Doing an authentic you means you don't chase what's hot, you develop a trusted brand. It's like being a quarterback. They don't throw where the receiver is, they throw where he's going to be. You make your choices based on what feels true to who you are, and you maintain your vision. You don't chase that tiger and grab his tail, you jump on his back. You sell CDs, you sell t-shirts, you sell whatever, but make sure your Integrity never has a price...

-ere'bodee's favorite mega, blogninja

Wednesday, October 20, 2010

You Can't See What I Can See: The 12 Laws

What's up True Believers and True Deceivers? It's your favorite digital scribe trying to breathe life back into these pages. It's been awhile since I been consistently blogging, and that's due to me working on a book of my own, and when I'm not doing that I'm reading everything I can get my hands on, but I do miss this, and I need to be more consistent. I've been yelling at one of my blog-mates El The Roller Derby Chick about her blogs, then looked at my last posting and realized just how hypocritical I've been. She's a good 3 postings ahead of me.... thanks for making me look bad, El.

So there's this blog I've been wanting to do for some time now, but I didn't feel as though I could really do it justice. Something like 2-3 years ago, I had the chance to read Do You!: 12 Laws to Access The Power In You To Achieve Happiness And Success by Russell Simmons. From time to time I've touched on some of the principles he outlined in the book, but I really wanted to delve into each one of the laws and give them their proper due. I wish I could give copies of this book as gifts (and now that's it's in paperback, I might do just that) to people I believe would be receptive to the ideas Russell puts forth. So without further ado, let's make this the first blog in what will be a 12-blog Series.

LAW NUMBER ONE: See Your Vision And Stick With It

"I dream my painting, and paint my dream." -Vincent Van Gogh

"Degrees are helpful, but they won't guarantee you success in the business world. Only faith and dedication to your vision can do that." -Russell Simmons

There's a funny practice in the music business that I see repeated over and over again. Guys who work with major labels take meetings with certain acts, and they have to document these meetings, but many go out of their way to mention with certain acts "We never met." It's hard to determine what will work and what won't, there's lots of success stories that still have me scratching my head, and A&R don't want to be the guy that took the meeting with Artist X and decided not to sign them when they go on to humongous success with a competitor. Anita Baker, a legendary soul singer (in my opinion) and a very unique voice was told by a group of suits that she could not sing, and should explore other options in entertainment. Every time I hear "Sweet Love", I just shake my head and wonder exactly what these guys could have been thinking? Maybe they had another artist in mind? Who knows? Either way, when it comes to Ms. Baker, they couldn't have been further off the mark.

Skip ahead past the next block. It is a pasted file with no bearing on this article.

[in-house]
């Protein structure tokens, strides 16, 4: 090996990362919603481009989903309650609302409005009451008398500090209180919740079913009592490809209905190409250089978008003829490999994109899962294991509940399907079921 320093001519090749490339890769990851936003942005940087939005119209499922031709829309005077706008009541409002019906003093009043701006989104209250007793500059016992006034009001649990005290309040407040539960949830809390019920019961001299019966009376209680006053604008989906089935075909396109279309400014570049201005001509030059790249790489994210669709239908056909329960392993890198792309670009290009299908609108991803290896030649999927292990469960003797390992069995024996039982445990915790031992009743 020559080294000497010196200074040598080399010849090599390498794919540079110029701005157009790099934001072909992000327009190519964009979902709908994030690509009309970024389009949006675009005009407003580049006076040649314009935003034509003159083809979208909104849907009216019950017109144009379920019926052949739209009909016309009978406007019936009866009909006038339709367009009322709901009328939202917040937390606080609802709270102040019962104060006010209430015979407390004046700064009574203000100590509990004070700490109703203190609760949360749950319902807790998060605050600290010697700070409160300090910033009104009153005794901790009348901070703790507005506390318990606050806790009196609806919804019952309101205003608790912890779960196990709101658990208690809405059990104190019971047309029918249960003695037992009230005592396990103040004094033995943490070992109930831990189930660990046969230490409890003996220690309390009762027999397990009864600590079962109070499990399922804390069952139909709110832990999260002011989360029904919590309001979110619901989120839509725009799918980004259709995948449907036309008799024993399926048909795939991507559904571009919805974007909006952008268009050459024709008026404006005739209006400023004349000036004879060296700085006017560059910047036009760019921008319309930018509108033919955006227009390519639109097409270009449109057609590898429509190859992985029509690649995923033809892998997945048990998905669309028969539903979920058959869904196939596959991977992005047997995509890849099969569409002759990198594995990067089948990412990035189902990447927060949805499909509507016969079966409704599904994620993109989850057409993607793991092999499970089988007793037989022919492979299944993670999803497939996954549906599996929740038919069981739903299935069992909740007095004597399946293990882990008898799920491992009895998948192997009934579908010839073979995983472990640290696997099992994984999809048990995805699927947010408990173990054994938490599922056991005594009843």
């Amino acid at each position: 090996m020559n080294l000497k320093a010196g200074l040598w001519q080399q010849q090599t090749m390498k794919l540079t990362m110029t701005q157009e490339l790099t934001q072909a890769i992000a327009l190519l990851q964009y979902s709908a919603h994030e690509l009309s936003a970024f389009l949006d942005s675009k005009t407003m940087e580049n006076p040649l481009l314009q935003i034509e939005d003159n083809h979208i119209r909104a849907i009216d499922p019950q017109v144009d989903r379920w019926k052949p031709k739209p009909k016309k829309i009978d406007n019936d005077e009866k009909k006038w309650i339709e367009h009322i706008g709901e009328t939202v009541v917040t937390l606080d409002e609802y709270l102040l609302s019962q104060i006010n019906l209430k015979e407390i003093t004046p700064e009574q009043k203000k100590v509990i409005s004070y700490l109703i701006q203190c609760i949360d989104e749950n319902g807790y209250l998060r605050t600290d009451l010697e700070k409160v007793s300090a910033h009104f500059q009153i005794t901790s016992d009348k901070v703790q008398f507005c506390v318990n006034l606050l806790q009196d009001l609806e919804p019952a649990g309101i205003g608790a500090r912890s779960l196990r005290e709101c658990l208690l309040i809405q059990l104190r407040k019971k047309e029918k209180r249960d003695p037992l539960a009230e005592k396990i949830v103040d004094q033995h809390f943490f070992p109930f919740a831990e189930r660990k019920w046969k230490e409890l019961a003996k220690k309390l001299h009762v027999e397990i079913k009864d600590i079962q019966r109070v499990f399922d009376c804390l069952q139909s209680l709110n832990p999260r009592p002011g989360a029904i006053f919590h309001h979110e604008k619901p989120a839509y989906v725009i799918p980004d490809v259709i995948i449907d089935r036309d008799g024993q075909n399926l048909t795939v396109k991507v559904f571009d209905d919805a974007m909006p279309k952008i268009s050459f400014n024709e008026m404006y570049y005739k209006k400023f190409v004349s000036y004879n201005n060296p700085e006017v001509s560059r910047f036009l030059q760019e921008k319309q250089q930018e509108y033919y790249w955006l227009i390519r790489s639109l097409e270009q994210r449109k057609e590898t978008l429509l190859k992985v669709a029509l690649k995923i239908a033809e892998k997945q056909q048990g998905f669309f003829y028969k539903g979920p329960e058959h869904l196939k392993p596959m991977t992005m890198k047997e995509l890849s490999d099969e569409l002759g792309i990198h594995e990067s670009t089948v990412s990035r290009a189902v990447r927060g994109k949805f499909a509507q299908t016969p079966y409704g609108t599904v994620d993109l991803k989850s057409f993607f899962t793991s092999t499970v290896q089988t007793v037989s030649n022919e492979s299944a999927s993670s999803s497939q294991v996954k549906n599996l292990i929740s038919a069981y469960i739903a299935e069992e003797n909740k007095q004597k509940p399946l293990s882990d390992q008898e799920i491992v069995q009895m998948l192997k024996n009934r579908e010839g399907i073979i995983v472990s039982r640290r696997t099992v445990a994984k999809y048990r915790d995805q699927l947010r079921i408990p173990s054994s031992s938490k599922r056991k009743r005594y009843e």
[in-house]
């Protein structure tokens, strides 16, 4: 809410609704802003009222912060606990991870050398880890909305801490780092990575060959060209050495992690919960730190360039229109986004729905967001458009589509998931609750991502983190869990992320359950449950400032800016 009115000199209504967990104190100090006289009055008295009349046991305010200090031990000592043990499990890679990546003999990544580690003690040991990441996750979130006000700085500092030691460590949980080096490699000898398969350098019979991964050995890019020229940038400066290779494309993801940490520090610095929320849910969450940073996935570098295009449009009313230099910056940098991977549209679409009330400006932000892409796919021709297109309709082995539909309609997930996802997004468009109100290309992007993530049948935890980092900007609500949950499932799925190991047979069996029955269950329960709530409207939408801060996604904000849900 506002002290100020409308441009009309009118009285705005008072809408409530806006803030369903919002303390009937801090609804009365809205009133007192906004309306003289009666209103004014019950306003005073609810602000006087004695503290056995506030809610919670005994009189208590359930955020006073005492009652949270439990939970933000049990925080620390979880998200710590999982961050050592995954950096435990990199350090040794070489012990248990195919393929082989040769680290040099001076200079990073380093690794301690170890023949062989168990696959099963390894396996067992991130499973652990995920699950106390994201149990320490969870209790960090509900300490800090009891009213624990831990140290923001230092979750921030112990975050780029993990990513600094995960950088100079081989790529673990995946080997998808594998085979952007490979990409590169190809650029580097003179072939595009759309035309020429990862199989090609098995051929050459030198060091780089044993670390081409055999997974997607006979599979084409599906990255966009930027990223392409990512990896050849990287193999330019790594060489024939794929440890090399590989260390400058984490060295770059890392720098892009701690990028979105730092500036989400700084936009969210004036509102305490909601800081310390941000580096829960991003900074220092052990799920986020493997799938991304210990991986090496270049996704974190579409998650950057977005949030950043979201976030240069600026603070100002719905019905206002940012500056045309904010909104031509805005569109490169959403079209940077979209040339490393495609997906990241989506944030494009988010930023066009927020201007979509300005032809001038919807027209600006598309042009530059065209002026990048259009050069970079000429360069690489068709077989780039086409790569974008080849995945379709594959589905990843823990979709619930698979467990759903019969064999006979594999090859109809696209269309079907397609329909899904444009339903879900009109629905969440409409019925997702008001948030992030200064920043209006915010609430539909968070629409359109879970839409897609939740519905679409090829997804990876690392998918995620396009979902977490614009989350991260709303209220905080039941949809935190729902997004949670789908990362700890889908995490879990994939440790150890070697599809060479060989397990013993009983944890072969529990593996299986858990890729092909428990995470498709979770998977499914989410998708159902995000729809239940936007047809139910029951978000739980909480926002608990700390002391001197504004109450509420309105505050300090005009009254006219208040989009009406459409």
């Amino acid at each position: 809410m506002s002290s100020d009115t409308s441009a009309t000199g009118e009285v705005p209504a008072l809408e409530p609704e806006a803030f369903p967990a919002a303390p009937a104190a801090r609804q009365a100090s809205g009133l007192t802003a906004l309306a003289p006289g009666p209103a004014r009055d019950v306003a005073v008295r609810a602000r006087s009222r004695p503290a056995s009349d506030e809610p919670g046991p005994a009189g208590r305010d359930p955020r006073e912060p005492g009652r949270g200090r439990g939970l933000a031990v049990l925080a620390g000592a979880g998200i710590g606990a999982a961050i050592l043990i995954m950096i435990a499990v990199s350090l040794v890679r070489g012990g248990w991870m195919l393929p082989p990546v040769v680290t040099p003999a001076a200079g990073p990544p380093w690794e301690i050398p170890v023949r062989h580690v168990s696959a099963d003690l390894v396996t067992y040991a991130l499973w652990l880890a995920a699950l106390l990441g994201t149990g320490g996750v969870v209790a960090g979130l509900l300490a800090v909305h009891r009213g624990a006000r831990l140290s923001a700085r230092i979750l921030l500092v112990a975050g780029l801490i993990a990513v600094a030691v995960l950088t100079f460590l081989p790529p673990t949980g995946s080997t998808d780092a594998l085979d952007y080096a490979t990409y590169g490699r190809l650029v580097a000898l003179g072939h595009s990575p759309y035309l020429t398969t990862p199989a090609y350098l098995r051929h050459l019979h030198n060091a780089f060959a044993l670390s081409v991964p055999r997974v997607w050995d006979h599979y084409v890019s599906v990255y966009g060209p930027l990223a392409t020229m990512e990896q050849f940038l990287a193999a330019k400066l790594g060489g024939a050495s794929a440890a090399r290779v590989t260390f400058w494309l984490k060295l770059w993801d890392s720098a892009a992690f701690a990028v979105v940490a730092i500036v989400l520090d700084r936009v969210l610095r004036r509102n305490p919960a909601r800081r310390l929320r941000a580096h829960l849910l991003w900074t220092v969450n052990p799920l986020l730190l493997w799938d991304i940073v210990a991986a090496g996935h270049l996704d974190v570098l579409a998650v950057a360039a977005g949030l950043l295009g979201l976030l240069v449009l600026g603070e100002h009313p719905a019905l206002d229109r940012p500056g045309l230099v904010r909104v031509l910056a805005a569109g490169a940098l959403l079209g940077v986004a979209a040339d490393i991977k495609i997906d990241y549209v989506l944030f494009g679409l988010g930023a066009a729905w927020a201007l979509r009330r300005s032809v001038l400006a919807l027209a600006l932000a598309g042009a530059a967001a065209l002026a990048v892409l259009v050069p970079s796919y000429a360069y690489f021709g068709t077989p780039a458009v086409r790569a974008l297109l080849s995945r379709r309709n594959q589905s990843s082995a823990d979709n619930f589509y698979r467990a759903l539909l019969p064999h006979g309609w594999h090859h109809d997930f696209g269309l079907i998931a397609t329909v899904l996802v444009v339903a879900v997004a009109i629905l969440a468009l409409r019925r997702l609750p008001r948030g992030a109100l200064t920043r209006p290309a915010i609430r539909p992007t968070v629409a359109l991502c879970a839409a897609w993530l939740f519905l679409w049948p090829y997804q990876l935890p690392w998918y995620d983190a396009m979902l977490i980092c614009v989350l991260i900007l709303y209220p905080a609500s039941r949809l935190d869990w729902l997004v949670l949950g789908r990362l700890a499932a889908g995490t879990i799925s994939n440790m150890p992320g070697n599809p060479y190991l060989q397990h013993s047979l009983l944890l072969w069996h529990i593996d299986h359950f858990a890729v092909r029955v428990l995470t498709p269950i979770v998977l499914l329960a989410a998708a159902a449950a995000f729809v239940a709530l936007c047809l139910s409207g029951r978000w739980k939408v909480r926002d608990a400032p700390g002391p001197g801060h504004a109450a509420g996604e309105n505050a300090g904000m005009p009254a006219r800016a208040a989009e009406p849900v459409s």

Russell states that "...visions are actually God's way of communicating with us." This is a perspective shared across religions. In Proverbs, it says, "Where there is no vision, the people perish." In Islam, Muhammed didn't sit down and write the Koran- he received it in a vision. Many sports stars talk about visualizing what they intend to do when they are on the court: They see themselves receiving the ball, moving it down court or down field, making that shot, making that throw, throwing that punch, whatever their discipline. Until they see themselves doing it, it can't be done.